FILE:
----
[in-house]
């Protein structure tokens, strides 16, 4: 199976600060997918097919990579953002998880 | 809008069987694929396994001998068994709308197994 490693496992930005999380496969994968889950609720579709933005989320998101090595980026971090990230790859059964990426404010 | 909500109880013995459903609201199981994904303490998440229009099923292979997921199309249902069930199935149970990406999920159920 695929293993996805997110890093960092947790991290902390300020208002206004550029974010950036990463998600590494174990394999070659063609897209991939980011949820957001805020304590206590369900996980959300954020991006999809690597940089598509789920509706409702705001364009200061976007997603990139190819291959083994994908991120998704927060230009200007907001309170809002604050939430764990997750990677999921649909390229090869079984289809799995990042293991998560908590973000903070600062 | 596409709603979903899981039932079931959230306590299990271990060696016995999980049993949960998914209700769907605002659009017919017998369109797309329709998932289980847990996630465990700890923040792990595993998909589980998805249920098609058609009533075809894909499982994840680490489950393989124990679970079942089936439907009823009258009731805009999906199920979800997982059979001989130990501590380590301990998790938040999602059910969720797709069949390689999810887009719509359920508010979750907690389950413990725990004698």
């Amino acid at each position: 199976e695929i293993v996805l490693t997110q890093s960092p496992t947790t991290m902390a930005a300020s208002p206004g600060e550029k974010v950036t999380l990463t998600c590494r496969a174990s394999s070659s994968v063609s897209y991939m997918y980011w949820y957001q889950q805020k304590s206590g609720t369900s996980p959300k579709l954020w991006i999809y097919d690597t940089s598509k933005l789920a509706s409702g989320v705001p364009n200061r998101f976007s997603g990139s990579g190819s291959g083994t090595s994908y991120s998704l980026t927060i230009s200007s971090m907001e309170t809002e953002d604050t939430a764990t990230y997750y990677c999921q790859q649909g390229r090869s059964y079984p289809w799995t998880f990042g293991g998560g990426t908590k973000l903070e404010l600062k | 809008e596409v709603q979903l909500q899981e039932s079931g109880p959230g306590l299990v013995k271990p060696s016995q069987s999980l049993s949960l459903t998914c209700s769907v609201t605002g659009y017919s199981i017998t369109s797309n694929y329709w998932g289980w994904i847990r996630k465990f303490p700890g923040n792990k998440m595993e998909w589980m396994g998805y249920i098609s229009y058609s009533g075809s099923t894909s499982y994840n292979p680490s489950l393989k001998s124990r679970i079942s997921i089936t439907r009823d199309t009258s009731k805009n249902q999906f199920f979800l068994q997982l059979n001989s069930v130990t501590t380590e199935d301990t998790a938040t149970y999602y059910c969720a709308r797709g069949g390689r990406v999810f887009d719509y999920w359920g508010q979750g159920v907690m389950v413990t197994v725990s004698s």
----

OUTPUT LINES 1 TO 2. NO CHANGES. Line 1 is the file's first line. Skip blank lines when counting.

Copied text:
[in-house]
């Protein structure tokens, strides 16, 4: 199976600060997918097919990579953002998880 | 809008069987694929396994001998068994709308197994 490693496992930005999380496969994968889950609720579709933005989320998101090595980026971090990230790859059964990426404010 | 909500109880013995459903609201199981994904303490998440229009099923292979997921199309249902069930199935149970990406999920159920 695929293993996805997110890093960092947790991290902390300020208002206004550029974010950036990463998600590494174990394999070659063609897209991939980011949820957001805020304590206590369900996980959300954020991006999809690597940089598509789920509706409702705001364009200061976007997603990139190819291959083994994908991120998704927060230009200007907001309170809002604050939430764990997750990677999921649909390229090869079984289809799995990042293991998560908590973000903070600062 | 596409709603979903899981039932079931959230306590299990271990060696016995999980049993949960998914209700769907605002659009017919017998369109797309329709998932289980847990996630465990700890923040792990595993998909589980998805249920098609058609009533075809894909499982994840680490489950393989124990679970079942089936439907009823009258009731805009999906199920979800997982059979001989130990501590380590301990998790938040999602059910969720797709069949390689999810887009719509359920508010979750907690389950413990725990004698």